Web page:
ACPO is a disease characterized by dilation of the colon despite lack of mechanical obstruction. Typically, the etiology is infection, trauma or cardiovascular disease, and in rarer cases has been described in the setting of complications of pregnancy or surgery [1,4]. The underlying pathophysiology of ACPO remains obscure, although it is likely related to derangement of the autonomic nervous system, particularly the parasympathetic fibers that innervate the colon [1,5].

In a study of 400 patients with diagnosed ACPO, Vanek et al. found that 41% of patients experienced watery diarrhea despite their pseudo-obstructive symptoms, and elevated stool potassium is a common laboratory manifestation of the disease [1,6]. This has been proposed as a mechanism for hypokalemia, which is commonly associated with ACPO [6]. Electrolyte imbalance, typically hypocalcemia, hyponatremia and hypokalemia, is a recognized precipitant of ACPO, and is identified in over 50% of patients [7]. The obstructive symptoms of anorexia, vomiting and diarrhea that define the syndrome predispose to electrolyte derangement independent of the underlying pathophysiology. This complicates the task of differentiating various metabolic abnormalities as either causes or manifestations of the disease.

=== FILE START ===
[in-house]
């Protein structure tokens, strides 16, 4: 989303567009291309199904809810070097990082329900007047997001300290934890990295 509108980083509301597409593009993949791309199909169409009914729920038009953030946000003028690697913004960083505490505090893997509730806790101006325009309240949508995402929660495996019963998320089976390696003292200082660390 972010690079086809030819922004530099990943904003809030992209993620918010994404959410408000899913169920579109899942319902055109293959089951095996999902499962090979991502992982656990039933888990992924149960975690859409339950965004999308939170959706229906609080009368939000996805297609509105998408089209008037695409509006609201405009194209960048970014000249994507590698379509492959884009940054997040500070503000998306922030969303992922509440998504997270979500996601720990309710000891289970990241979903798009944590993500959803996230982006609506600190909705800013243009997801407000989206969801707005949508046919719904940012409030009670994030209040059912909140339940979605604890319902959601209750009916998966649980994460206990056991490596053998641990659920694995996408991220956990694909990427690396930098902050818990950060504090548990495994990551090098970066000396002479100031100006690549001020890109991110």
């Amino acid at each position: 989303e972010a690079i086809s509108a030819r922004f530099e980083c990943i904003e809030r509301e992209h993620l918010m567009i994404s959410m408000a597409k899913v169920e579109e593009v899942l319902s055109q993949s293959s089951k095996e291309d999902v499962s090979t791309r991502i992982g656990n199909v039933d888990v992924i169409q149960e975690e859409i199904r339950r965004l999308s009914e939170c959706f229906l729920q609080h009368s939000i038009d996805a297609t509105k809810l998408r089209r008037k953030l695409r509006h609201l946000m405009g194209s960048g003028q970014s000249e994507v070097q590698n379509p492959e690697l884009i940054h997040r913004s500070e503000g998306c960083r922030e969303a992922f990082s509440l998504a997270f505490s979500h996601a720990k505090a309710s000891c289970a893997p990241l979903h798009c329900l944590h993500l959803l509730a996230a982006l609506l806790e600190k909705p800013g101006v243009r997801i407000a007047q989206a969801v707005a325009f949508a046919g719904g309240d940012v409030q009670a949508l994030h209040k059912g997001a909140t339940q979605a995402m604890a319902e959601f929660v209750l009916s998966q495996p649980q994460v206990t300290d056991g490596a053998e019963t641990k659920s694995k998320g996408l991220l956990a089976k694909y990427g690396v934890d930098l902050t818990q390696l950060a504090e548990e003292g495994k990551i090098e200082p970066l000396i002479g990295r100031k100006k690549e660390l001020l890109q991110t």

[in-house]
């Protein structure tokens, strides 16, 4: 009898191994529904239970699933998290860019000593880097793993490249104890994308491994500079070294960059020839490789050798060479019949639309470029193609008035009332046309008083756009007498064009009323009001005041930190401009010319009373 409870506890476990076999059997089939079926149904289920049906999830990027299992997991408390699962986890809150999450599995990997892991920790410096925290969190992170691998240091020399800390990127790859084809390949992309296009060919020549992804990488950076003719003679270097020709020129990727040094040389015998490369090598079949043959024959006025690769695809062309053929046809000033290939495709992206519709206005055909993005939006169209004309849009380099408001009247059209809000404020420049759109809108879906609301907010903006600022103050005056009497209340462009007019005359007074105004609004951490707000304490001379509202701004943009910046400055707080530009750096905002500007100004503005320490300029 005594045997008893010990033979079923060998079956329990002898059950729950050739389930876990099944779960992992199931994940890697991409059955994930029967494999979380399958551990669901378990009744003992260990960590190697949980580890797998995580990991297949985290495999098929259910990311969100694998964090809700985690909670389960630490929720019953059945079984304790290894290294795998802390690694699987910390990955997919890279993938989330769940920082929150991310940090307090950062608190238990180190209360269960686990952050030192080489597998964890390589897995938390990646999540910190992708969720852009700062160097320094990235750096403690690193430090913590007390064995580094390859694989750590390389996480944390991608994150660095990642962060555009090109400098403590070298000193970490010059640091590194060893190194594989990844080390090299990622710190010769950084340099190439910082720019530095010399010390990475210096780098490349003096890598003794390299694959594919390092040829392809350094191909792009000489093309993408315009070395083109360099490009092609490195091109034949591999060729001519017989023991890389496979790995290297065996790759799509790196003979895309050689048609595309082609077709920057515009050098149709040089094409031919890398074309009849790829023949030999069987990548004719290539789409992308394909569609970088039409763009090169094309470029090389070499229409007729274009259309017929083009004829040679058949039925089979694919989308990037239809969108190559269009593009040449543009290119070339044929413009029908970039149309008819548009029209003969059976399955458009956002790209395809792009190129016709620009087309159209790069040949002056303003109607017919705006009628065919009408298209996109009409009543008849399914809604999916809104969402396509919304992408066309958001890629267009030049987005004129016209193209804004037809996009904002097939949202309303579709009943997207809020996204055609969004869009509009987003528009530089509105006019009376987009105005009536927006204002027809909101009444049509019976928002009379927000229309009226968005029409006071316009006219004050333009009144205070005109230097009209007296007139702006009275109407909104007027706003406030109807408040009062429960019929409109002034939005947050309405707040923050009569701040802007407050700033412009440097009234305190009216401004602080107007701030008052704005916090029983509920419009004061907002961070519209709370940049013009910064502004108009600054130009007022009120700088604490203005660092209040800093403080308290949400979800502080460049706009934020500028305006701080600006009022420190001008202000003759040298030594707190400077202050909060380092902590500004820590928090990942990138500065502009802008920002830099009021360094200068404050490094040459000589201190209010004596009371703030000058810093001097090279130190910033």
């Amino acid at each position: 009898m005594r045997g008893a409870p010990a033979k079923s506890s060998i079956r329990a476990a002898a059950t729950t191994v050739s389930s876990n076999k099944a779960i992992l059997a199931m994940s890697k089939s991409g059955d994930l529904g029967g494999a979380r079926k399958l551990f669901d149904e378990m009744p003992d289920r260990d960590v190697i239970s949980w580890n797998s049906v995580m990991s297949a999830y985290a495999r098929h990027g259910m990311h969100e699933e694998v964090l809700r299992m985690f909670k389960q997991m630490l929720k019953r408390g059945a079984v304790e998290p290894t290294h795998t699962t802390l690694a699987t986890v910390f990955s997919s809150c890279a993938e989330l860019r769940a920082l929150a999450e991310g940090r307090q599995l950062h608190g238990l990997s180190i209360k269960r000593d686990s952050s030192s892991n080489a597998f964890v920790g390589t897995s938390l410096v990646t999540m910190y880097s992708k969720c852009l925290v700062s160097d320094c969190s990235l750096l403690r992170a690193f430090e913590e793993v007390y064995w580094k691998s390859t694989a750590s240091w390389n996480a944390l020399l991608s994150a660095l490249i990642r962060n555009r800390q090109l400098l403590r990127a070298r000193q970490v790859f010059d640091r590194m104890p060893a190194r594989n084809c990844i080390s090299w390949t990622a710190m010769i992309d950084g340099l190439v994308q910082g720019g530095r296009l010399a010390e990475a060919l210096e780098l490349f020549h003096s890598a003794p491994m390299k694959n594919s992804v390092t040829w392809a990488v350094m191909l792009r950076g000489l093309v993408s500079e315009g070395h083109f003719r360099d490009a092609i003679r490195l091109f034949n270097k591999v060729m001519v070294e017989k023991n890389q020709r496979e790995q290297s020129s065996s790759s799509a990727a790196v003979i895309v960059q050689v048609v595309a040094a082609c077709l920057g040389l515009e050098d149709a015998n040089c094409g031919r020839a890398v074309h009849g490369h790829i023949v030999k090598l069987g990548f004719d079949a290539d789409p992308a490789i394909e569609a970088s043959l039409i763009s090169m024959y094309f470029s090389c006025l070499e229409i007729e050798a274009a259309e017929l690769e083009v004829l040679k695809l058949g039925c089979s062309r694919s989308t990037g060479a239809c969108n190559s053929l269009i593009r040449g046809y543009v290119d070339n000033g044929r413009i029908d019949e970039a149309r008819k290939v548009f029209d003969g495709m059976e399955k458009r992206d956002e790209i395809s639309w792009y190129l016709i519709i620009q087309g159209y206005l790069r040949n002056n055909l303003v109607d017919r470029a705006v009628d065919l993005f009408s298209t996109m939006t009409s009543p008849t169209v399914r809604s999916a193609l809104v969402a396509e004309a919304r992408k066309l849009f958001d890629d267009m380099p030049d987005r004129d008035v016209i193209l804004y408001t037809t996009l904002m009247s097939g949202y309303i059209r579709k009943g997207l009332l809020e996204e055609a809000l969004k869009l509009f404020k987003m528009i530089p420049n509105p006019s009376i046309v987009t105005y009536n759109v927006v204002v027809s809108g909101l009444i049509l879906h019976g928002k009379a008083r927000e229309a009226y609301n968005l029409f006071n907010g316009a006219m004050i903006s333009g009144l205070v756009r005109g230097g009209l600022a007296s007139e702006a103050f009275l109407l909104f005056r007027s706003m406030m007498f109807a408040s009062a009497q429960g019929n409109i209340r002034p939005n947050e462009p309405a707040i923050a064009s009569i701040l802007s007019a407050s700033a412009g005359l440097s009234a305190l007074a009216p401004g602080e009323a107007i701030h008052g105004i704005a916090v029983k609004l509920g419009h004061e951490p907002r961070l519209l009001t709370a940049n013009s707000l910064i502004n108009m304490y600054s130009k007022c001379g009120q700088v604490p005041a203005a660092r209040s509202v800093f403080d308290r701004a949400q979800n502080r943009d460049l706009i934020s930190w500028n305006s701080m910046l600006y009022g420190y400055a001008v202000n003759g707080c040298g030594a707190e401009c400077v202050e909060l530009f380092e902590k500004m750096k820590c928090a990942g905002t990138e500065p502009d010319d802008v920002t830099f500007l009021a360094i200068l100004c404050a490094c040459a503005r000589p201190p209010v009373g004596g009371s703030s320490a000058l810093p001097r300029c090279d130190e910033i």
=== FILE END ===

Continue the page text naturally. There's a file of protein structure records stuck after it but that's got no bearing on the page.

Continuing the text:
To our knowledge, our patient’s presentation of ACPO in the setting of severe hypernatremia is unique in the published literature. ACPO is primarily a radiographic diagnosis and given her dramatic colonic dilatation in the absence of imaging or physical exam evidence of mechanical obstruction, we believe that she qualifies. The diagnosis is bolstered by her clinical improvement following manual decompression, which in previous series has been the case in 77% of patients managed conservatively [8].